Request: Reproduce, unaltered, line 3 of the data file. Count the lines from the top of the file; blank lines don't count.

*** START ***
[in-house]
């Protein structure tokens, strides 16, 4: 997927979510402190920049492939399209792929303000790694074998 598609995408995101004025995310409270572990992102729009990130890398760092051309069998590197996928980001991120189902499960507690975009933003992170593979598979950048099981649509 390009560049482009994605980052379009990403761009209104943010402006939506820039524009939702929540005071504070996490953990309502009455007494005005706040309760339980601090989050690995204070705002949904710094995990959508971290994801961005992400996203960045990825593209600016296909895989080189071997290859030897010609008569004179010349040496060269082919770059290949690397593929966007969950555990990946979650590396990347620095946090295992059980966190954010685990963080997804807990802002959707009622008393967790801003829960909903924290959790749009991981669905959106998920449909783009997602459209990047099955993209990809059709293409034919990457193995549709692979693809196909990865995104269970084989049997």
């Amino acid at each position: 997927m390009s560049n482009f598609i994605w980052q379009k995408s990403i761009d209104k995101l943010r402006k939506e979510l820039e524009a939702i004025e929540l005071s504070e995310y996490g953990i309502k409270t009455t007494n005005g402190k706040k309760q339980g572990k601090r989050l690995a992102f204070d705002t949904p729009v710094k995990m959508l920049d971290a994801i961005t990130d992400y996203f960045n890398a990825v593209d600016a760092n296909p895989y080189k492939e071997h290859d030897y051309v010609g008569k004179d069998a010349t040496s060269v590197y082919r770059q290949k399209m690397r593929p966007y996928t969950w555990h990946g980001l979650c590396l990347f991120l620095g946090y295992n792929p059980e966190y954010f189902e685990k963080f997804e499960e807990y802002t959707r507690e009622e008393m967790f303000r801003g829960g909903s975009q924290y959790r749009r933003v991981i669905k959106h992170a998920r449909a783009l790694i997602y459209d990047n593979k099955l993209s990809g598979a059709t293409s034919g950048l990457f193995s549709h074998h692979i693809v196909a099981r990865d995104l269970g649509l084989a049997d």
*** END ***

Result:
């Amino acid at each position: 997927m390009s560049n482009f598609i994605w980052q379009k995408s990403i761009d209104k995101l943010r402006k939506e979510l820039e524009a939702i004025e929540l005071s504070e995310y996490g953990i309502k409270t009455t007494n005005g402190k706040k309760q339980g572990k601090r989050l690995a992102f204070d705002t949904p729009v710094k995990m959508l920049d971290a994801i961005t990130d992400y996203f960045n890398a990825v593209d600016a760092n296909p895989y080189k492939e071997h290859d030897y051309v010609g008569k004179d069998a010349t040496s060269v590197y082919r770059q290949k399209m690397r593929p966007y996928t969950w555990h990946g980001l979650c590396l990347f991120l620095g946090y295992n792929p059980e966190y954010f189902e685990k963080f997804e499960e807990y802002t959707r507690e009622e008393m967790f303000r801003g829960g909903s975009q924290y959790r749009r933003v991981i669905k959106h992170a998920r449909a783009l790694i997602y459209d990047n593979k099955l993209s990809g598979a059709t293409s034919g950048l990457f193995s549709h074998h692979i693809v196909a099981r990865d995104l269970g649509l084989a049997d």